For 40 years the United States has struggled to find the right approach to academic standards for K-12 education. Oversimplifying, this quest was catalyzed by the Coleman Report (1966) and A Nation at Risk (1983). The former said we can't rely on fiddling with school inputs to boost school outcomes, while the latter said our outcomes are sorely inadequate.

If we can't rely on inputs, but we need to do something about outcomes, the logical move is to spell out the outcomes we want and then work to ensure that kids and schools attain them.

That had long been done for college-bound kids via Regents exams, AP tests, colleges' own entrance prerequisites, etc. But it had never been done for all kids. And it needed to be.

This effort grew serious in 1989 when, at the Charlottesville summit, the governors and President George H.W. Bush set national education goals for the year 2000. One of these said, "American students will leave grades 4, 8, and 12 having demonstrated competency in challenging subject matter including English, mathematics, science, history, and geography."

The word they used was "competency." Today, we're more apt to say "proficiency." Still, the question instantly arose, who determines competency in particular subjects, and how would anyone know whether a kid or a school, a district or a state, had attained that level?

Now we're 16 years into answering that question and, frankly, it's a muddle, arising in large part from America's arcane education federalism.

Bush 41 and the governors assumed that states would be responsible for that sort of thing and that Washington would help and encourage in various ways.

Three things were bound to go wrong with that approach, however, and all of them have.

First, there is vast variability, inefficiency, duplication, and overlap in standards across fifty states.

Second, Uncle Sam's efforts to foster and encourage have made this process unbelievably complicated and confusing, including undesirable conflicts between the federally prompted standards and the states' own.

Third, the more pressure placed on attaining standards via high-stakes testing, incentives, interventions, and other forms of accountability - whether from state capitals or Washington - the likelier that those setting the standards would dumb them down.

The 1990s saw several abortive efforts to move toward something akin to national standards. Bush 41 put some money into the development of voluntary national standards by professional groups such as the National Council of Teachers of English. President Clinton proposed a national testing program based on NAEP. The Goals 2000 act included an ill-starred body called the National Education Standards and Assessment Council (NESAC) to oversee state standards, but it proved so controversial it was never appointed.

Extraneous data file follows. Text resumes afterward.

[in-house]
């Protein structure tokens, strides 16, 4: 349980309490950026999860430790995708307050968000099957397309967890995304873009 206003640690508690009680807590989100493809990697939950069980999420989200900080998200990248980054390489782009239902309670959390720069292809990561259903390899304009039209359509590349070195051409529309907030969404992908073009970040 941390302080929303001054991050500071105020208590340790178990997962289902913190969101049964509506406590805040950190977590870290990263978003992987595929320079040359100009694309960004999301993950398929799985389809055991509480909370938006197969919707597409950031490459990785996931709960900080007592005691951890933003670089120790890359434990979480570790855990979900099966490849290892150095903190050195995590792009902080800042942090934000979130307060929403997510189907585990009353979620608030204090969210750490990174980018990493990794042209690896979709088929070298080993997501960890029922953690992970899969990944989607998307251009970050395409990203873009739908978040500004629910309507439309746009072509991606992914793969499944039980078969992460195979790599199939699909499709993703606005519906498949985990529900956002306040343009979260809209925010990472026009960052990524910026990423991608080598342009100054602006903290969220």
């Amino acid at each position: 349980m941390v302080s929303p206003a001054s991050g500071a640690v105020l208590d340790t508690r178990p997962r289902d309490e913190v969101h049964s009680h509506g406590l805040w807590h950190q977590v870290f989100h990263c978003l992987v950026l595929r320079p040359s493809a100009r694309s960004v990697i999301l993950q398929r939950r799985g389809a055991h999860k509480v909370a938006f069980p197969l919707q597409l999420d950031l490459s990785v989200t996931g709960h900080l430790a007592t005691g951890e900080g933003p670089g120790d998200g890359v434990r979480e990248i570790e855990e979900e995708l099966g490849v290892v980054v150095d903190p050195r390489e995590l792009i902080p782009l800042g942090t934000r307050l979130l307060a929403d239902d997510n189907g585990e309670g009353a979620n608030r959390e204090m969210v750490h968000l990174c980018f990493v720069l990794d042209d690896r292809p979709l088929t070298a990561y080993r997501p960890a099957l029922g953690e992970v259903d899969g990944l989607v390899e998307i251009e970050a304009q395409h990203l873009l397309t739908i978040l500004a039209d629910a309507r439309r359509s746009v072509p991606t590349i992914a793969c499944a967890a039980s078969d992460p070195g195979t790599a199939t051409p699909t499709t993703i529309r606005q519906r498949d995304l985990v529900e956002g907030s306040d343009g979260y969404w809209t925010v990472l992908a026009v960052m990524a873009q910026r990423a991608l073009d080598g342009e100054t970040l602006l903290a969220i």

All these endeavors succeeded mainly in reinforcing the assumption that national standards and tests are not politically viable in contemporary America.

Meanwhile, the National Assessment Governing Board did set a form of national standards by specifying "achievement levels" - basic, proficient and advanced - for reporting NAEP scores. But NAEP doesn't report on units smaller than states, so in a sense we had national standards with little traction.

Comes 2001, Bush 43 and NCLB, and, in retrospect, a bad decision (see here) was made (though it was foreshadowed by Goals 2000 and all that had come before). Instead of embracing national standards in core subjects, then giving states flexibility as to how and when to get there, states were admonished to set their own standards, then obliged to get there all on the same timetable and via the same mechanisms.

A "race for the bottom" was inevitable, and now we're beginning to glimpse it (see here). It takes several forms, the most vivid of which is that many states have clearly set their expectations below NAEP's and are taking advantage of myriad ways to finagle even those expectations.

This is no solution to the nation being at risk. It's more like the old game of take the federal money but find ways to avoid making the changes that the money is supposed to induce.

So I conclude, as my friend Diane Ravitch and many others have, that we'd be better off with national standards, at least in reading, math, and science, and probably also history. States, districts, schools and teachers should be free to amplify and augment those standards and to specialize in various ways, within a regimen of school choice, but the core of the K-12 curriculum should be the same everywhere. And the tests by which progress is measured should also be the same everywhere.

Conceptually, that's easy. But anyone who is serious about it must begin to grapple with the tough implementation questions that instantly arise. Two are paramount.

First, who sets the standards? I don't have much use for the professional groups that bungled the job in the early 1990s, and I'm beginning to worry about the National Assessment Governing Board, too (see here).

Second, is it possible to have national standards and tests without, in effect, federalizing the delivery system? Three years at the Department of Education left me disbelieving that this can be run competently by Uncle Sam, even if that prospect weren't accompanied by profound constitutional, historical, and budgetary issues.

Plenty of other challenging questions also need to be addressed, and I'm not certain we have the will to tackle them, nor the requisite political consensus, especially between now and the reauthorization of NCLB. But surely the place to start is to recognize, as Ravitch makes clear, that the current NCLB approach isn't working well and probably cannot, so fraught is it with perverse incentives for states and districts and schools to do the wrong thing.

Item Type: